“We know the Republicans in Washington, D.C., will be issuing some major federal budget cut proposals in the next weeks,” said Chris Hoene, executive director of the California Budget & Policy Center. As a result, “we’re expecting a pretty cautious (state budget from Brown) because of the high degree of uncertainty.”
Worse, if Republicans in Washington slash Medicaid funding in 2018, the state could lose between $25 billion and $50 billion, said Chris Hoene, executive director of the California Budget & Policy Center, a progressive think tank in Sacramento. “The reality is California could not afford the scale of the cuts the GOP has been proposing,” Hoene said. “That’s going to put state leaders in a position of deciding who gets state services and how do they fund that.”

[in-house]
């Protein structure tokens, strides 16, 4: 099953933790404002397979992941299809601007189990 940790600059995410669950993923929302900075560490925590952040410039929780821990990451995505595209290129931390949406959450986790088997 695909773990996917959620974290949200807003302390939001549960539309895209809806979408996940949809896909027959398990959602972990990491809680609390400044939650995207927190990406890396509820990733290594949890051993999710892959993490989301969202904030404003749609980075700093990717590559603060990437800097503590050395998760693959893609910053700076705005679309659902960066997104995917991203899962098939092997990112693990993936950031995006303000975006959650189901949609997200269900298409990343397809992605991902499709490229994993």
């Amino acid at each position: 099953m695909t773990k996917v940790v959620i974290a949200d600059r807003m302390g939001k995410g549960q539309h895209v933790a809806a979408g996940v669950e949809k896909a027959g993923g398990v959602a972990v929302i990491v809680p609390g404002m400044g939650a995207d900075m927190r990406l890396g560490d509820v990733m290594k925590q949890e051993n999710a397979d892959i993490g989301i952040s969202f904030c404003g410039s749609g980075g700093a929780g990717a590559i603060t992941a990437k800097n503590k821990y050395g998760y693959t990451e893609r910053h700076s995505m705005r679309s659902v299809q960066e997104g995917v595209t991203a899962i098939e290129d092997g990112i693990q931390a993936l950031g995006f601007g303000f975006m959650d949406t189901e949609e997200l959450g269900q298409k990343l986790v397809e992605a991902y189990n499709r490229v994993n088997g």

Chris Hoene, executive director of the California Budget & Policy Center, said that, at the least, the de facto elimination of the state and local tax deduction is “particularly bad for seniors” who won’t benefit from new credits aimed at helping families with young children. He calls the Republican tax plan a deliberate attack on states with more generous social programs.
The bill also adds more than a trillion dollars to the deficit, which could lead to cuts in other programs, noted Steven Bliss, who studied the proposal for the California Budget & Policy Center. “People are paying attention to what the bill would do,” Bliss said. “You’re looking at major spending cuts to core public services in the next few years to provide huge tax breaks for wealthy households and corporations.”
Already, rules that are in place to control deficits are projected to force a $25-billion cut to Medicare in 2018 if the tax plan passes and Congress doesn’t stop the health cuts. “This is potentially damaging to the fiscal health of the state,” said Chris Hoene, executive director of the California Budget & Policy Center. “The state would have to decide to pick up the tab or reduce the services to those households.”